Nov 9, 2016 12:10 PM

California Just Legalized Marijuana

Recreational marijuana in now legal in California. Voters have approved Proposition 64, making California the most populous state in the United States to legalize the recreational use of marijuana.

Following California, Massachusetts and Nevada also voted to legalize cannabis for recreational purposes, while Arizona declined the measure. Meanwhile, Florida and North Dakota legalized medical marijuana.

With the success of Proposition 64, nearly forty million Americans will soon have legal access to cannabis.

What Happens Next?

According to the California Constitution, approved ballot measures take effect the day after the election unless otherwise specified by the measure. It means that Proposition 64 becomes law on Nov. 9. However, retail marijuana shops will open in the first months of 2018 at the earliest.

Here is what adult Californians will legally be able to do starting Wednesday:

- Possess up to an ounce of marijuana flower and no more than eight grams of cannabis concentrate;

- grow up to six plants and keep the harvested product in a private room;

- consume marijuana in a private home, and

- give away to another person no more than one ounce of flower and up to eight grams of concentrate.

Local government can still ban outdoor cultivation. You can be fined for consumption in public, and your employer can fire you for testing positive for the drug at work. Most criminal penalties for minors under 18 are removed and replaced with tax-funded drug education. At the same time, some penalties become tougher for persons 18 to 20 years old. Possession of more than an ounce of marijuana could lead to a sentence of up to six months in prison, and anyone 18 or older who gives the drug to someone under 21 can be jailed for half a year.

The bill also imposes a 15-percent tax on retail sales of cannabis.

Tipping Point

It seems to be time to add some green to the red-and-blue map of the U.S. politics.

California is not just the most populous state in the country but also the state with the largest economy. And now, after marijuana legalization, the national cannabis industry has tripled in size. The market for both medical and recreational cannabis is projected to grow by 11.3 percent by 2020, the report by the Marijuana Policy Group states. ArcView Market Research and New Frontier predict that the entire legal marijuana industry will hit $22 billion by that year.

At the same time, the state now has to figure out several issues, such as the way cannabis fits into its economy and public policy surrounding stoned driving. The legalization also puts significant pressure on the federal government to lift its ban. The Drug Enforcement Administration has long classified marijuana as a Schedule I drug, the same category as heroin. Just this August, the DEA rejected the appeal to reschedule marijuana.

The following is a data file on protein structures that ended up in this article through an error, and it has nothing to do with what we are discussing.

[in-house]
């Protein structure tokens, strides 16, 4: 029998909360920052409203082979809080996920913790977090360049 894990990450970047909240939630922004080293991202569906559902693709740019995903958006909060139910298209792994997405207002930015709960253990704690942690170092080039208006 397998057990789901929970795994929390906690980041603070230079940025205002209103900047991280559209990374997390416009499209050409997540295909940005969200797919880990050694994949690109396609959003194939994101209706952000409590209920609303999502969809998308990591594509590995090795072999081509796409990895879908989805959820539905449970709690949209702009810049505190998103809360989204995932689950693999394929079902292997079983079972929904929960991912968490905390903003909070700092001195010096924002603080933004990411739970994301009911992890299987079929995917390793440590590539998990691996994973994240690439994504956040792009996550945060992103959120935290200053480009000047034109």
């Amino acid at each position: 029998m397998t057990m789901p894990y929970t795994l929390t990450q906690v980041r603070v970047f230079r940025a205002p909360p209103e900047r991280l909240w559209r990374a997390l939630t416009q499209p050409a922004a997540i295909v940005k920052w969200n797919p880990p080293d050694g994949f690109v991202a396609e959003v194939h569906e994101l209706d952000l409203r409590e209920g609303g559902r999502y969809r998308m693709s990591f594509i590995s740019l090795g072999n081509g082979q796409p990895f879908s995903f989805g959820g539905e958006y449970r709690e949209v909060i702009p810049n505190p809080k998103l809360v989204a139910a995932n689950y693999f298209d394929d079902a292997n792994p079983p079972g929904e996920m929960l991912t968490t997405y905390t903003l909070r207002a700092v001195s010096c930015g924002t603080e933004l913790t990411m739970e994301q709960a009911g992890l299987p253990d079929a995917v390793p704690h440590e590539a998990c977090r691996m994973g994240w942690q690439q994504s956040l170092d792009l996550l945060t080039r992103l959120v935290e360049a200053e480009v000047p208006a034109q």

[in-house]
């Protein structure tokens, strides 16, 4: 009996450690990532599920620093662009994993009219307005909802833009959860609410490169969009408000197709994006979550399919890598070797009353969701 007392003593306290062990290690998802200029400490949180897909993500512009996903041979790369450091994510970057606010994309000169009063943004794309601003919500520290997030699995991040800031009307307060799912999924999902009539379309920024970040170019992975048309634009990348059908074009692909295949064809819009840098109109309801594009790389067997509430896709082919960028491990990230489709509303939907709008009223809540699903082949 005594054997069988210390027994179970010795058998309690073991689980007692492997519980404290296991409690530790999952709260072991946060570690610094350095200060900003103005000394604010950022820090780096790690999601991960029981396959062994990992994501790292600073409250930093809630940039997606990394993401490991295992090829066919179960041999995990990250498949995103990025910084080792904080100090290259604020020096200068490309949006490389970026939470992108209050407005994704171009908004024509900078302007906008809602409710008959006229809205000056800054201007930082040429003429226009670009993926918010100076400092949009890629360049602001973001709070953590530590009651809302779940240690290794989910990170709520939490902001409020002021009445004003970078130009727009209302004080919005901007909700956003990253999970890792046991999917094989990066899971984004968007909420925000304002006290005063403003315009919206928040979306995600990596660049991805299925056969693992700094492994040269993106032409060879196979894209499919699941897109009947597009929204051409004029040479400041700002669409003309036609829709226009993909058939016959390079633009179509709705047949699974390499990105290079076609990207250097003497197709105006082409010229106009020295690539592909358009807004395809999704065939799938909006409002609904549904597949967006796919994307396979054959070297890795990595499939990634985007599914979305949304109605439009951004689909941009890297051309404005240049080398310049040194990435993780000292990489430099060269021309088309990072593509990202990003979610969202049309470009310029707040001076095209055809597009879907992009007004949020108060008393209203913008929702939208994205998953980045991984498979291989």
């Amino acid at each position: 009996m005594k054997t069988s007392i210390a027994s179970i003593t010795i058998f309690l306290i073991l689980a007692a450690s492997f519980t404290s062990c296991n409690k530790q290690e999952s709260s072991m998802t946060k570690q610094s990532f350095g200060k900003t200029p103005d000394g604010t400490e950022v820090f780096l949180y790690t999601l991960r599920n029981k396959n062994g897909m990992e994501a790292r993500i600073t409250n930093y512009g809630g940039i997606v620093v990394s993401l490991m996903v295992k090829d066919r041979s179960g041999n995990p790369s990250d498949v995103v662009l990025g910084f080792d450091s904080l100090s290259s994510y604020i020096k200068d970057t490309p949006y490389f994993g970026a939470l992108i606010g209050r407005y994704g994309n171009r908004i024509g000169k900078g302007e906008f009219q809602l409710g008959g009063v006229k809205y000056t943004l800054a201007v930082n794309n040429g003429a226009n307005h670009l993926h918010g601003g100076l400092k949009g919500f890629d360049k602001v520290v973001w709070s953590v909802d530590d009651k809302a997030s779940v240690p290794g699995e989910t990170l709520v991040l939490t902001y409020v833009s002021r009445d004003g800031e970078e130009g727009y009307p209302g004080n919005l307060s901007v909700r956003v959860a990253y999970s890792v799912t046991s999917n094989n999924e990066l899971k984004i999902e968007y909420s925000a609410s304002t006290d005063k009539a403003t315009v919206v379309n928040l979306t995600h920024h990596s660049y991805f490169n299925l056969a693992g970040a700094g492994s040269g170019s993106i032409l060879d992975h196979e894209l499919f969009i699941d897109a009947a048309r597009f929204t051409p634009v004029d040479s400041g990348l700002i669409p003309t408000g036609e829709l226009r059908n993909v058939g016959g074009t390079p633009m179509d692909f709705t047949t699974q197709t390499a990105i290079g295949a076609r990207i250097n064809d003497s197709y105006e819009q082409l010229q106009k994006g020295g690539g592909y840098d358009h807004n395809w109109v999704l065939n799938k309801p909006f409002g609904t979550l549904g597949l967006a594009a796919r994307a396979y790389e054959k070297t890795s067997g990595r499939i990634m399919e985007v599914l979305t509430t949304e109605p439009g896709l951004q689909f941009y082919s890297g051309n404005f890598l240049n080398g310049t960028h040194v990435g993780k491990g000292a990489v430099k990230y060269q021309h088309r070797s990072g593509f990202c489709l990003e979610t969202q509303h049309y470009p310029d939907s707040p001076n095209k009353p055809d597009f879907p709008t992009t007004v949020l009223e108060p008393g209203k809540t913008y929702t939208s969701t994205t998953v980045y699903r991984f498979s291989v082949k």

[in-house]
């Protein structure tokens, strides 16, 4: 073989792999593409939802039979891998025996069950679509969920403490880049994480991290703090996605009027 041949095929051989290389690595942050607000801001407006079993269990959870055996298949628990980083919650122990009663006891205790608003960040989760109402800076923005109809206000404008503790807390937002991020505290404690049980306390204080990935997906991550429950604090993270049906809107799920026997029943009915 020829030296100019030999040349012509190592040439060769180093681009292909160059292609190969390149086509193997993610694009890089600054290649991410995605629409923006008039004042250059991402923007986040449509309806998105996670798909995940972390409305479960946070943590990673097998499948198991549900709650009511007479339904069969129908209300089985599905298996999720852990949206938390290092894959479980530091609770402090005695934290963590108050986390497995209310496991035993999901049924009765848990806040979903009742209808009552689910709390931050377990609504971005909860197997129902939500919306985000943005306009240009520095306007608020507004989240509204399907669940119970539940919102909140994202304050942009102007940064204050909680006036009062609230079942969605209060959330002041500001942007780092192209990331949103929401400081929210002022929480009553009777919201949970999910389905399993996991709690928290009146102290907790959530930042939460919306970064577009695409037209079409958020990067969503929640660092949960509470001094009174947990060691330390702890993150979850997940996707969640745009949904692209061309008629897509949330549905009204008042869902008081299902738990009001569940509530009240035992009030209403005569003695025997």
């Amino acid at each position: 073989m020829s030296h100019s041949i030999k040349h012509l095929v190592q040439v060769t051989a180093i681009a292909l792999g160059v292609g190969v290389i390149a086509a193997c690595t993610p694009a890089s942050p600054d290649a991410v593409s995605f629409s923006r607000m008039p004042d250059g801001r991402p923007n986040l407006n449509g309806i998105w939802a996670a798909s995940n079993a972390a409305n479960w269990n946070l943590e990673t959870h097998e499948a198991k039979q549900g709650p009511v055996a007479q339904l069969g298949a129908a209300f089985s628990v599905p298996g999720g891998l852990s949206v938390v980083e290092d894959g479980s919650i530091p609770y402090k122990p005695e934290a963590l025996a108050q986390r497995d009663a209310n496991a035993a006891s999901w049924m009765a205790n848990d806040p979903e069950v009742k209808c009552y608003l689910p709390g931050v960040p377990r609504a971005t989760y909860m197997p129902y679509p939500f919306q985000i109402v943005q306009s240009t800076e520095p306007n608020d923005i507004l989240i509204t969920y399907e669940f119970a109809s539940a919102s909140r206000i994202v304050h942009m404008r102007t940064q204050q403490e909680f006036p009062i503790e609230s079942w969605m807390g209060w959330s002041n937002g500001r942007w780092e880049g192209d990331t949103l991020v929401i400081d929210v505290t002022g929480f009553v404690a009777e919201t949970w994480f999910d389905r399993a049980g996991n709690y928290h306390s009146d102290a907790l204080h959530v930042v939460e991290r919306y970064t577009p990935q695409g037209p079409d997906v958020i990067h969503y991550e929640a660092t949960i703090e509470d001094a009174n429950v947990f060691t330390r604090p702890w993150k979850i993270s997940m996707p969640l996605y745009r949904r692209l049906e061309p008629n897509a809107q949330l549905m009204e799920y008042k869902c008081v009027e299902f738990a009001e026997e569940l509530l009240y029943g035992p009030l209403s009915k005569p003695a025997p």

The gap between the federal and the state’s marijuana policies has created various complications. The federal government, which announced in 2013 that it would not prosecute states for legalizing the drug under certain conditions, accepts taxes from cannabis companies. But the same businesses have trouble opening bank accounts or taking credit cards because of the federal ban on the substance.

Researchers who have studied the issue of legalization express their concerns that the measures are very much a shot into the void. Carried out with little scientific research, they look like a grandiose public health experiment that is attended by almost one-quarter of the U.S. population.

Nobody knows for sure how the system will work, but some data from Colorado paints a picture of what the legalization might look like in California and other states. According to a report by the Colorado Department of Public Safety, the number of marijuana arrests decreased by 46 percent in 2014, the first year marijuana was allowed, and the drug use among young people rose.

Nevertheless, 57 percent of Americans believe that marijuana should be legal. They think it is the time to end the war on marijuana in the United States. And this election has evidently been a turning point for the drug—the legalization of marijuana in California will be a significant driving force in pushing legalization in other states, at the federal level, and beyond.

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